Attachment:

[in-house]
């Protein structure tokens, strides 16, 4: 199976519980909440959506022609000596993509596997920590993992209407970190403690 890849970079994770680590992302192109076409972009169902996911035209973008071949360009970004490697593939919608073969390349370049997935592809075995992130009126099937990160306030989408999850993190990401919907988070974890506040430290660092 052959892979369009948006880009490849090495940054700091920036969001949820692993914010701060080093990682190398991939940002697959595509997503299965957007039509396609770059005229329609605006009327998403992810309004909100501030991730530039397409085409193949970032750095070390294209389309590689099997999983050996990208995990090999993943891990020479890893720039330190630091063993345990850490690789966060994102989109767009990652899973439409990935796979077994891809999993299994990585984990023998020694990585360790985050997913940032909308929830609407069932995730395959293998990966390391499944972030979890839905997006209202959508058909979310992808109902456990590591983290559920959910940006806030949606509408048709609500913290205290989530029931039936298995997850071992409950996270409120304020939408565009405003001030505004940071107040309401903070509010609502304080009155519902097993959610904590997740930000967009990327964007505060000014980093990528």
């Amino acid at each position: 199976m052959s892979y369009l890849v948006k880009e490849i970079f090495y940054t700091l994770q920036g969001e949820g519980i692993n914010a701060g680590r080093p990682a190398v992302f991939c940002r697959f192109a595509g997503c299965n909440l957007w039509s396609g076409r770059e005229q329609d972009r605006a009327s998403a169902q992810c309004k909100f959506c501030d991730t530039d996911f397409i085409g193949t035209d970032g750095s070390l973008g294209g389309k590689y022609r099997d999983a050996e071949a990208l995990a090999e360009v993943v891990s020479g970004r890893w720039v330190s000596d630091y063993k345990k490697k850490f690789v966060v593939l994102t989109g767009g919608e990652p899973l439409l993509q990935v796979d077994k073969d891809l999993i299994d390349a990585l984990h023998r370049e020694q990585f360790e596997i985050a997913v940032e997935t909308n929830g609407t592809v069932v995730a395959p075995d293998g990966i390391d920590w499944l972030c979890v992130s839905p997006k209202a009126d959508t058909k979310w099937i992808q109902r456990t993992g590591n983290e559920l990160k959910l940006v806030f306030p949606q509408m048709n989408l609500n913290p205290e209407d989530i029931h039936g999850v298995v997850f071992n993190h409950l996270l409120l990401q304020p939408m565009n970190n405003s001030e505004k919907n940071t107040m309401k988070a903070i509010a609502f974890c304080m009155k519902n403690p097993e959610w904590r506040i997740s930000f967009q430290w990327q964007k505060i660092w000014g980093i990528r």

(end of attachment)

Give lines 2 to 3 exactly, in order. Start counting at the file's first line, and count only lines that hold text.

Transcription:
């Protein structure tokens, strides 16, 4: 199976519980909440959506022609000596993509596997920590993992209407970190403690 890849970079994770680590992302192109076409972009169902996911035209973008071949360009970004490697593939919608073969390349370049997935592809075995992130009126099937990160306030989408999850993190990401919907988070974890506040430290660092 052959892979369009948006880009490849090495940054700091920036969001949820692993914010701060080093990682190398991939940002697959595509997503299965957007039509396609770059005229329609605006009327998403992810309004909100501030991730530039397409085409193949970032750095070390294209389309590689099997999983050996990208995990090999993943891990020479890893720039330190630091063993345990850490690789966060994102989109767009990652899973439409990935796979077994891809999993299994990585984990023998020694990585360790985050997913940032909308929830609407069932995730395959293998990966390391499944972030979890839905997006209202959508058909979310992808109902456990590591983290559920959910940006806030949606509408048709609500913290205290989530029931039936298995997850071992409950996270409120304020939408565009405003001030505004940071107040309401903070509010609502304080009155519902097993959610904590997740930000967009990327964007505060000014980093990528």
């Amino acid at each position: 199976m052959s892979y369009l890849v948006k880009e490849i970079f090495y940054t700091l994770q920036g969001e949820g519980i692993n914010a701060g680590r080093p990682a190398v992302f991939c940002r697959f192109a595509g997503c299965n909440l957007w039509s396609g076409r770059e005229q329609d972009r605006a009327s998403a169902q992810c309004k909100f959506c501030d991730t530039d996911f397409i085409g193949t035209d970032g750095s070390l973008g294209g389309k590689y022609r099997d999983a050996e071949a990208l995990a090999e360009v993943v891990s020479g970004r890893w720039v330190s000596d630091y063993k345990k490697k850490f690789v966060v593939l994102t989109g767009g919608e990652p899973l439409l993509q990935v796979d077994k073969d891809l999993i299994d390349a990585l984990h023998r370049e020694q990585f360790e596997i985050a997913v940032e997935t909308n929830g609407t592809v069932v995730a395959p075995d293998g990966i390391d920590w499944l972030c979890v992130s839905p997006k209202a009126d959508t058909k979310w099937i992808q109902r456990t993992g590591n983290e559920l990160k959910l940006v806030f306030p949606q509408m048709n989408l609500n913290p205290e209407d989530i029931h039936g999850v298995v997850f071992n993190h409950l996270l409120l990401q304020p939408m565009n970190n405003s001030e505004k919907n940071t107040m309401k988070a903070i509010a609502f974890c304080m009155k519902n403690p097993e959610w904590r506040i997740s930000f967009q430290w990327q964007k505060i660092w000014g980093i990528r």